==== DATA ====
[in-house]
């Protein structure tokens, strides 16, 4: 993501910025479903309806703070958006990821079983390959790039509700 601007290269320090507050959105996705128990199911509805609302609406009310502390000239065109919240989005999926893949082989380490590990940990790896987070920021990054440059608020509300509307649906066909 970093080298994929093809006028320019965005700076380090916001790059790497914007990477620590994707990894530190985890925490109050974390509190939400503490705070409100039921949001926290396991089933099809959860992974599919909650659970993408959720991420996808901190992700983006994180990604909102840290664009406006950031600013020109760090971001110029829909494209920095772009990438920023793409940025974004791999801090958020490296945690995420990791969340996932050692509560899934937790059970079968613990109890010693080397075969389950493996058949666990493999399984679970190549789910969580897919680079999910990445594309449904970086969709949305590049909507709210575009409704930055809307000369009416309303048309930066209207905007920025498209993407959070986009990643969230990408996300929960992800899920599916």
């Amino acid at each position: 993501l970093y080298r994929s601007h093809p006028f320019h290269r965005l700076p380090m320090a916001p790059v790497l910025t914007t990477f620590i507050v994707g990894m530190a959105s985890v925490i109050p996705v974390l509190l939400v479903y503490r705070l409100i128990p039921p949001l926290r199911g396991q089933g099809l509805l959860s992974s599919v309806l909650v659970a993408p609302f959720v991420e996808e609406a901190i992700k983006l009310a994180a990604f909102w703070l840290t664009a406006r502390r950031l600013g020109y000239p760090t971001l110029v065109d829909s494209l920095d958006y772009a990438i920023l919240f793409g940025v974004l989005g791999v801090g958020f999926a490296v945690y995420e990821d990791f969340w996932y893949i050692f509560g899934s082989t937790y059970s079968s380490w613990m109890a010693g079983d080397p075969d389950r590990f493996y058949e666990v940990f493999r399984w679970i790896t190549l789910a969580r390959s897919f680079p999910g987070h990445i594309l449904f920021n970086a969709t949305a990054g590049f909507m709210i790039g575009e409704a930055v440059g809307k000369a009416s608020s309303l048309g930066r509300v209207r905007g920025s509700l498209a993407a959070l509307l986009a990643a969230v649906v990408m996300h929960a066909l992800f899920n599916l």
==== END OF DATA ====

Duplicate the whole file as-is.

[in-house]
């Protein structure tokens, strides 16, 4: 993501910025479903309806703070958006990821079983390959790039509700 601007290269320090507050959105996705128990199911509805609302609406009310502390000239065109919240989005999926893949082989380490590990940990790896987070920021990054440059608020509300509307649906066909 970093080298994929093809006028320019965005700076380090916001790059790497914007990477620590994707990894530190985890925490109050974390509190939400503490705070409100039921949001926290396991089933099809959860992974599919909650659970993408959720991420996808901190992700983006994180990604909102840290664009406006950031600013020109760090971001110029829909494209920095772009990438920023793409940025974004791999801090958020490296945690995420990791969340996932050692509560899934937790059970079968613990109890010693080397075969389950493996058949666990493999399984679970190549789910969580897919680079999910990445594309449904970086969709949305590049909507709210575009409704930055809307000369009416309303048309930066209207905007920025498209993407959070986009990643969230990408996300929960992800899920599916």
């Amino acid at each position: 993501l970093y080298r994929s601007h093809p006028f320019h290269r965005l700076p380090m320090a916001p790059v790497l910025t914007t990477f620590i507050v994707g990894m530190a959105s985890v925490i109050p996705v974390l509190l939400v479903y503490r705070l409100i128990p039921p949001l926290r199911g396991q089933g099809l509805l959860s992974s599919v309806l909650v659970a993408p609302f959720v991420e996808e609406a901190i992700k983006l009310a994180a990604f909102w703070l840290t664009a406006r502390r950031l600013g020109y000239p760090t971001l110029v065109d829909s494209l920095d958006y772009a990438i920023l919240f793409g940025v974004l989005g791999v801090g958020f999926a490296v945690y995420e990821d990791f969340w996932y893949i050692f509560g899934s082989t937790y059970s079968s380490w613990m109890a010693g079983d080397p075969d389950r590990f493996y058949e666990v940990f493999r399984w679970i790896t190549l789910a969580r390959s897919f680079p999910g987070h990445i594309l449904f920021n970086a969709t949305a990054g590049f909507m709210i790039g575009e409704a930055v440059g809307k000369a009416s608020s309303l048309g930066r509300v209207r905007g920025s509700l498209a993407a959070l509307l986009a990643a969230v649906v990408m996300h929960a066909l992800f899920n599916l």